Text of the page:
The Canadian system is not perfect; there are some flaws. They could stand to spend more money recruiting and training medical professionals. Because of this, there is a shortage of physicians in the country, which causes some folks to have to drive a long way to see a doctor, and waiting times are a significant problem in some areas. That said, Canadians for the most part love their system. It covers everyone completely, and while health care represents 10.7% of their GDP as of 2008, which is above average for Organisation for Economic Co-operation and Development (OECD) countries, even that isl far less than the 16% of GDP the United States spends, and they cover everyone.
The United Kingdom is the exception when it comes to universal health care, in that it's the only system of truly "socialized" medicine in the bunch. There is a lot to like about the UK health care system, but the NHS systems (England, Northern Ireland, Scotland and Wales actually have different systems, although they use similar approaches) also contain a seriously cautionary tale when it comes to developing a completely socialized system, or even a single-payer system.
All four NHS systems are publicly funded systems that provide almost all health services for UK residents. Services such as primary care, in-patient and long term care, and all are free to all patients at the time of delivery. Some health care sectors, such as ophthalmology, dentistry and prescription drugs incur small charges. For example, prescription drugs in England are free for people under 16 and over 59, others will pay a flat fee of £7.20 per drug. There are, however, exemptions for low income individuals, and those with chronic conditions, such as cancer and diabetes. In Northern Ireland, the charge is £6.85; in Scotland, it's £4, and in Wales, all prescription drug charges were abolished in 2007. In all four systems, prescribed contraception is free of charge.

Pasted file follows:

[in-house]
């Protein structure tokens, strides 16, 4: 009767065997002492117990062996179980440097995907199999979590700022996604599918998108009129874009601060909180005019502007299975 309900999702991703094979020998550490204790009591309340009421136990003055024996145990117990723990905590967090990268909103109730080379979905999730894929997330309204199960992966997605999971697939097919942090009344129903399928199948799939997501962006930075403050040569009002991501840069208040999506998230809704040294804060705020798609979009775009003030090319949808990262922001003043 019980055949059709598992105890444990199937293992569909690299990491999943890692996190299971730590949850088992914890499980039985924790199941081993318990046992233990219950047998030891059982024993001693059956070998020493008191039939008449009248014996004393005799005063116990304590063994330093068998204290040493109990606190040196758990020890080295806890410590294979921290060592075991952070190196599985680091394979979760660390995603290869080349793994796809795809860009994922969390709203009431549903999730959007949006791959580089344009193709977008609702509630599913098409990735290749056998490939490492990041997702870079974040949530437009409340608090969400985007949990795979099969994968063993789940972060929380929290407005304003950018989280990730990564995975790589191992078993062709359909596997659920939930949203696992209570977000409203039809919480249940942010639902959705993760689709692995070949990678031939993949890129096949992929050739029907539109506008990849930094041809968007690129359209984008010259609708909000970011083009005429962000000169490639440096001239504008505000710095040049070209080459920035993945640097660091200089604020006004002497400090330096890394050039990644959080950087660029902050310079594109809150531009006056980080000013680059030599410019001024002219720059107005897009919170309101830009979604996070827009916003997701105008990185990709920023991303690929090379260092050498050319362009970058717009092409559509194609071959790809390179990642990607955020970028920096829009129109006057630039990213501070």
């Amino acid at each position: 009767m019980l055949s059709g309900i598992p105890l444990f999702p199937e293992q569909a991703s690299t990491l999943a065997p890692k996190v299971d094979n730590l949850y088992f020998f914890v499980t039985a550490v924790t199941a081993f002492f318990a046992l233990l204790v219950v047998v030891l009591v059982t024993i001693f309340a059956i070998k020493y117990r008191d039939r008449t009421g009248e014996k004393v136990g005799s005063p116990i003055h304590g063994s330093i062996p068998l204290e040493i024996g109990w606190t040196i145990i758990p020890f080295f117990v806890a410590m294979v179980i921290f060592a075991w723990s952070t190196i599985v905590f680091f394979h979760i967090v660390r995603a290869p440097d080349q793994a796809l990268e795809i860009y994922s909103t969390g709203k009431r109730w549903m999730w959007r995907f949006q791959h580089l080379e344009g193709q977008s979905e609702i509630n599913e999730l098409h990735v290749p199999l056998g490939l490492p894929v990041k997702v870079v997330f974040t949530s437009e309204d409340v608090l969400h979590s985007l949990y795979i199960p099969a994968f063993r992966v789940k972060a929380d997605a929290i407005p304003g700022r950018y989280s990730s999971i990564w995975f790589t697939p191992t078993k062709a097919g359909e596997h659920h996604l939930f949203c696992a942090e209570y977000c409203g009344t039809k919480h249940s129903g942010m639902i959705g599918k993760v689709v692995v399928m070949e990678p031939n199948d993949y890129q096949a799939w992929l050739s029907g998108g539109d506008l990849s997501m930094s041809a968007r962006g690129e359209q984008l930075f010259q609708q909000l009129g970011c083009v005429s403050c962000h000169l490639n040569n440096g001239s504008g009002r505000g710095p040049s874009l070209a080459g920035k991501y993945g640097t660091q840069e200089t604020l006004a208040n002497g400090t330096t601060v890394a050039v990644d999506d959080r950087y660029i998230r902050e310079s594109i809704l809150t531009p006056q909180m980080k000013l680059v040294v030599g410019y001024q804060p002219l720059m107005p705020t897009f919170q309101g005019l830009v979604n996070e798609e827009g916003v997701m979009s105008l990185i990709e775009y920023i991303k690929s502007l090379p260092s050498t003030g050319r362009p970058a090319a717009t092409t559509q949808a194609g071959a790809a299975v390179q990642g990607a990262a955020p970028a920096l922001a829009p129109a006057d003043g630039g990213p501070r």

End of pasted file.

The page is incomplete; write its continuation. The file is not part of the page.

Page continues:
The English NHS is run according to the NHS Constitution for England, which guarantees the rights and obligations of everyone involved in the system, including patients and medical professionals. Medical professionals who are signed up with England NHS are considered government employees. While private health care is available in England, only about 8% of the population uses it. In fact, NHS has begun using the private system a bit, in order to increase capacity, but the public has expressed their overwhelming opposition to such involvement.
The NHS systems were created in 1948, and while there are often complaints about quality of care in the system, the biggest problem seems to stem from the fact that the system is completely government run, and is therefore subject to the whims and fancies of those running the show. Therein lies the "cautionary tale."
The system suffered greatly under "conservative" governments, to the point that is almost collapsed under its own weight back in the 1970s and 1980s, as these "conservatives" withheld funding, and ordered unrealistic changes in the system under the guise of "efficiency." During the Thatcher years, only about 6% of GDP was expended on health care, and resulted in an extremely high level of dissatisfaction with the system. Since then, subsequent governments have increased funding greatly, bringing spending levels up to 8.4% of GDP, which is just slightly below the 8.9% average of OECDs, and about 1% below the EU average, and you'd be hard pressed to find a poll in which the British express overwhelming dissatisfaction with NHS.